Audi looks at a good interim tally. In the FIA World Endurance Championship that has been held since 2012, the brand has now clinched 13 victories in 20 races. The most recent success at Austin (USA) marked the turnaround in the battle for the title and Audi, for the first time this season, took the lead in the manufacturers’ classification. The team is aiming to further extend this advantage in WEC round five at Fuji (Japan) on October 12.
The hunter has become the hunted. At the season’s midpoint, Audi turned the tables and now, after four of eight rounds, has an 18-point advantage over Toyota. And now the new leader of the standings is facing a major task at the beginning of the second half of the season, as WEC round five is a tough one. The circuit some 100 kilometres southwest of Tokyo features combinations of highly opposite requirements for the aerodynamics of the race cars. Very slow sectors alternate with extremely fast ones on this circuit and the 1.4-kilometre section near the start and finish numbers among the longest straights in international motorsport. This is where engine power is the dominant factor.
Fuji remains an exceptional venue for Audi. Around the world, the brand with the four rings has been victorious at least once on eight of the nine tracks where WEC events have been held since 2012. The circuit near Mount Fuji has been the only blank spot on the WEC calendar to date. In the 2013 round in Japan, Marcel Fässler/André Lotterer/Benoît Tréluyer (CH/D/F) were on the pole position. However, heavy rain, which is not uncommon in this mountain region, prevented a regular race. After 16 laps behind the safety car, the race director stopped the event and the entrants received only half the number of points. Disappointment was not only great among the teams and drivers but with the crowd as well. The Japanese fans are very fond of sports car racing, fill the grandstands at Fuji year after year, and impress the drivers with great expert knowledge, numerous self-made fan posters, and a big rush for autographs.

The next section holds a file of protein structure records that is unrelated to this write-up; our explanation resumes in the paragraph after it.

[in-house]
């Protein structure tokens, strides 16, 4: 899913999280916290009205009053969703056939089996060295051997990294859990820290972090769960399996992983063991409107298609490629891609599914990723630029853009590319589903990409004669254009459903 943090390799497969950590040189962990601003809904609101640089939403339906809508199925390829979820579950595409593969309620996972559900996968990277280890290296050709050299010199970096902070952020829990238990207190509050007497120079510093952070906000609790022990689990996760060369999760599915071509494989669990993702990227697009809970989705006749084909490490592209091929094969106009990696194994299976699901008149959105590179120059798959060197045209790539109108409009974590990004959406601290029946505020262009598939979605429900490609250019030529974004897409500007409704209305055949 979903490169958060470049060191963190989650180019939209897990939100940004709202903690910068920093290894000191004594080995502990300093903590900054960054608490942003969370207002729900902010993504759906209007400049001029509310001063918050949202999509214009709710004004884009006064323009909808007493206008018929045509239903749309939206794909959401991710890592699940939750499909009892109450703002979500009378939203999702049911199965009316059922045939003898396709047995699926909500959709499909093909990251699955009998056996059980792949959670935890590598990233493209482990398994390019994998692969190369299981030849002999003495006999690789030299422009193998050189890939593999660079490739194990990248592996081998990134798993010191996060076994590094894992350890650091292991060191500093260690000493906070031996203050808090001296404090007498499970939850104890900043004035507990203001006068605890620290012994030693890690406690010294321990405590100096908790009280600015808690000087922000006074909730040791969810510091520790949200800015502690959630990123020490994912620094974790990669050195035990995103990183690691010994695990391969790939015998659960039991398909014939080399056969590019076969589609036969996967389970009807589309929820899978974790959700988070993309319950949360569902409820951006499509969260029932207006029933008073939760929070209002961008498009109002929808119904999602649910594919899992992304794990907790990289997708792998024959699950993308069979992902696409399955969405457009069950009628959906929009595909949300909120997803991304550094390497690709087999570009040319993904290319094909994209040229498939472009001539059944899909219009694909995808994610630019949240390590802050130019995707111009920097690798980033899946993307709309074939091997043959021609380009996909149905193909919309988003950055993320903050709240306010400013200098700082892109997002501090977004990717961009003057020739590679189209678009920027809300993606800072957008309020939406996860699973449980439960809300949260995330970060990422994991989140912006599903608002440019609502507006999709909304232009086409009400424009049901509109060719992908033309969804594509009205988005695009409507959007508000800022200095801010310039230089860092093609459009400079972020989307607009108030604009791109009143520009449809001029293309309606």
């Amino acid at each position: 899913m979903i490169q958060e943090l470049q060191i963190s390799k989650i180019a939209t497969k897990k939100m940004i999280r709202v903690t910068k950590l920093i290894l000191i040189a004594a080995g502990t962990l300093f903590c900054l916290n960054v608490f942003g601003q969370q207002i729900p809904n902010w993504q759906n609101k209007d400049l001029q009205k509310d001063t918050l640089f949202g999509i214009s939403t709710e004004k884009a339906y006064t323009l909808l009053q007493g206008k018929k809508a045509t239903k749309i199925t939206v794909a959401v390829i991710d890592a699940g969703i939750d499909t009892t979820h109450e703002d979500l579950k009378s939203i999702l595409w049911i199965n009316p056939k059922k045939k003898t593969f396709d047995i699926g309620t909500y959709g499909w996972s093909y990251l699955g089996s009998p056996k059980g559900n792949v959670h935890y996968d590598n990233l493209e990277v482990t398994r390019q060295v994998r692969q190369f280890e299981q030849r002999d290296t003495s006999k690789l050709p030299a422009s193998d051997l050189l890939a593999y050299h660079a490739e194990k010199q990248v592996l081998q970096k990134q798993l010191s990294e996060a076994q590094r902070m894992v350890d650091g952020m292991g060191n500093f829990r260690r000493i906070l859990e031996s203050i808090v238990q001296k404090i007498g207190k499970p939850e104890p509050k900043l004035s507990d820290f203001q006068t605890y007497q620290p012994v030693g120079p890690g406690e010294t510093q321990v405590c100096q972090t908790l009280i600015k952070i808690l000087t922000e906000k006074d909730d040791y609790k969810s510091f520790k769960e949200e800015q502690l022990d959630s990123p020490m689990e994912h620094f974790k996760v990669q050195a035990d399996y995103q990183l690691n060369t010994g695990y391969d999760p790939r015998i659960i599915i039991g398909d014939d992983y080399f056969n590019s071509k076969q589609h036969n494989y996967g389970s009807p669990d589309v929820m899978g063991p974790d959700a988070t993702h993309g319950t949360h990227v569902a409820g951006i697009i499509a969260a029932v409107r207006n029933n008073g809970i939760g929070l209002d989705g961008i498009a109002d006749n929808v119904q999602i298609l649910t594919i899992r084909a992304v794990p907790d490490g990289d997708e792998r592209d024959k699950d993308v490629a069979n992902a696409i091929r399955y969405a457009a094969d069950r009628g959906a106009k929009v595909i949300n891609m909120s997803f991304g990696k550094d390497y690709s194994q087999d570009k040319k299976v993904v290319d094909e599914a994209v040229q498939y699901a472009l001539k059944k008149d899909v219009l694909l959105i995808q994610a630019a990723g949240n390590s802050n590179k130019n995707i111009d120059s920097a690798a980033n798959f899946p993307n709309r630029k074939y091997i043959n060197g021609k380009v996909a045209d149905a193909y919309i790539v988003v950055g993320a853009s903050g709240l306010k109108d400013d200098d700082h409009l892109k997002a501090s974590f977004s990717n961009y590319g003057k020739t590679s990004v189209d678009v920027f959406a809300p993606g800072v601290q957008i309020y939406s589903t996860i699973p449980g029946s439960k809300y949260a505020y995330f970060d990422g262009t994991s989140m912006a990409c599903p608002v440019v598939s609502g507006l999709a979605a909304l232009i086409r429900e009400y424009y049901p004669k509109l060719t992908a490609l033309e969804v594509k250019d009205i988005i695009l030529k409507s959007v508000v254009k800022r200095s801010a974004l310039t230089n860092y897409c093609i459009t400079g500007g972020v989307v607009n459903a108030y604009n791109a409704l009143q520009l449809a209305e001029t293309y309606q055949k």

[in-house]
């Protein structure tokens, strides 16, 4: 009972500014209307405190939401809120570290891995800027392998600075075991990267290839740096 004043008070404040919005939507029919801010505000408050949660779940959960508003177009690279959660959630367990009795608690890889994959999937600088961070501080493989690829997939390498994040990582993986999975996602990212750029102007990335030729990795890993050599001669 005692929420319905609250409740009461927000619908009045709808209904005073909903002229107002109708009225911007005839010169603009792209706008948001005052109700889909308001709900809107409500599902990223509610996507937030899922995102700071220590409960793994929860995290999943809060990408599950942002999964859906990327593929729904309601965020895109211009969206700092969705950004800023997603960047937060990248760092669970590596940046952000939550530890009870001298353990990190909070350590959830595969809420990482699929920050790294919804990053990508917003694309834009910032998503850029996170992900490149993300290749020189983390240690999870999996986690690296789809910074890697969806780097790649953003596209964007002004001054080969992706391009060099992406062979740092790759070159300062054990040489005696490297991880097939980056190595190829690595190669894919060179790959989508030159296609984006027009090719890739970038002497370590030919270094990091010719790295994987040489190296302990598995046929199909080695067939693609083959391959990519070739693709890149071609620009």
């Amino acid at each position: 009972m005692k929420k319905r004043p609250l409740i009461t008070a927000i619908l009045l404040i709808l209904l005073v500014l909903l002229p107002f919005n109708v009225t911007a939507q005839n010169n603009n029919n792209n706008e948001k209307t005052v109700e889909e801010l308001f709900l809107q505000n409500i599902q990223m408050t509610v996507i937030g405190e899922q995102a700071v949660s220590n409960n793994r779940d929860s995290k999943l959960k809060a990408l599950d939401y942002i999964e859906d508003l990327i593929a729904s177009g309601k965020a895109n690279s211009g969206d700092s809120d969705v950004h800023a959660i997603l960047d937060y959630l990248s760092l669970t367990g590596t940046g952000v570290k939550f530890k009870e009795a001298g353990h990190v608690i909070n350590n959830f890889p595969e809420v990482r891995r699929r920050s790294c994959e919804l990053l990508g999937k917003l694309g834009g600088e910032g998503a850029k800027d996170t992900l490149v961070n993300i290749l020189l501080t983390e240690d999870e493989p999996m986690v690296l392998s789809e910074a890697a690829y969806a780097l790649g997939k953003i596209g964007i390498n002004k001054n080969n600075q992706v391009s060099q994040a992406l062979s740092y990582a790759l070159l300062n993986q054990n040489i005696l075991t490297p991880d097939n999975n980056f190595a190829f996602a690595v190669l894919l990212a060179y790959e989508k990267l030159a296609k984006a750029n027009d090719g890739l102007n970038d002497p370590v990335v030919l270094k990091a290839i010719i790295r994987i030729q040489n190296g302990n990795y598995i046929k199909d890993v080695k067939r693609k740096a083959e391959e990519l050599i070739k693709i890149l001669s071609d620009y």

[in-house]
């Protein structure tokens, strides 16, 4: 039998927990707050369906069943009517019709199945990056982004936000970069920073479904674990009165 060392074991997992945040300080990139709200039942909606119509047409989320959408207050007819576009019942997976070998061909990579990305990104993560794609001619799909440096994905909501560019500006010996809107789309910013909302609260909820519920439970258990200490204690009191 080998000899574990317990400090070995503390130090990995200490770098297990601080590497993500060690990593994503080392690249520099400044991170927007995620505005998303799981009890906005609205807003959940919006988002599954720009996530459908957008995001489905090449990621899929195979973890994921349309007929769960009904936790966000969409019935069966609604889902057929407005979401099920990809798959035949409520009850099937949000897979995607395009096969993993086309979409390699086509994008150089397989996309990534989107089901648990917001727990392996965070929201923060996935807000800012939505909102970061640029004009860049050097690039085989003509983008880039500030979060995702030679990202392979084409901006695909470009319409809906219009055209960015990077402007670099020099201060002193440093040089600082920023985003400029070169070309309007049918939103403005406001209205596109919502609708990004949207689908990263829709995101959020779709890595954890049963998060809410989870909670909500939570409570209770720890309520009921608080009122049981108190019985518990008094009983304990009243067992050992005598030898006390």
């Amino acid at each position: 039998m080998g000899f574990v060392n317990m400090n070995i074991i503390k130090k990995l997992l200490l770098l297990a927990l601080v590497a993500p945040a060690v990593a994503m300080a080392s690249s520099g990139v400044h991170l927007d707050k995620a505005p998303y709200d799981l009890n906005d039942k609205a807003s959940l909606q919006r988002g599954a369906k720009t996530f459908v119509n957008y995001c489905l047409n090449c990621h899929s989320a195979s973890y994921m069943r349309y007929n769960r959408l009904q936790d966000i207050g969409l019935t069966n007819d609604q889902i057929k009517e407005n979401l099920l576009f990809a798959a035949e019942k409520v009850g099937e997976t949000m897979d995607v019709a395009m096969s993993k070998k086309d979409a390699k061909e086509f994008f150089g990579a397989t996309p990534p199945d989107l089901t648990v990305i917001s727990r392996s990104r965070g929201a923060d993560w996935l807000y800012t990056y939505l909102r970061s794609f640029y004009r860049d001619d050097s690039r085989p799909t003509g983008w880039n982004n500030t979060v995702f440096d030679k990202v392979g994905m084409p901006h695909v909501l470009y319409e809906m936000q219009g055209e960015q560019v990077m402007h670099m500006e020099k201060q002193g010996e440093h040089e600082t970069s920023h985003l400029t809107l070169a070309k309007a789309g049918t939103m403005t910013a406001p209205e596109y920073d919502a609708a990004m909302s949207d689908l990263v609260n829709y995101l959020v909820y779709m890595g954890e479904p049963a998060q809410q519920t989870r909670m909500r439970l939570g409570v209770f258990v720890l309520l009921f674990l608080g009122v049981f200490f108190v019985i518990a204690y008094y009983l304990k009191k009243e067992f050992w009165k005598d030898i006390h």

This year now, Audi is set on complementing its success tally with a victory at Fuji. Fässler/Lotterer/Tréluyer have most recently scored WEC wins twice in succession – in the Le Mans 24 Hours and in the turbulent round at Austin. Audi clinched the advantage in the manufacturers’ standings with clever tactical decisions and impeccable driving in Texas. At the same time, the brand’s best driver trio has narrowed the gap to the leading Toyota drivers to eleven points.
But the Lucas di Grassi/Loïc Duval/Tom Kristensen (BR/F/DK) driver squad should not be underrated either. The number one Audi R18 e-tron quattro took second place three consecutive times in the past races. In the Far East, the trio is aiming to battle for the top spot just like their brand colleagues in car number two. Di Grassi and Kristensen are trailing their team-mates in the standings by only 13 points.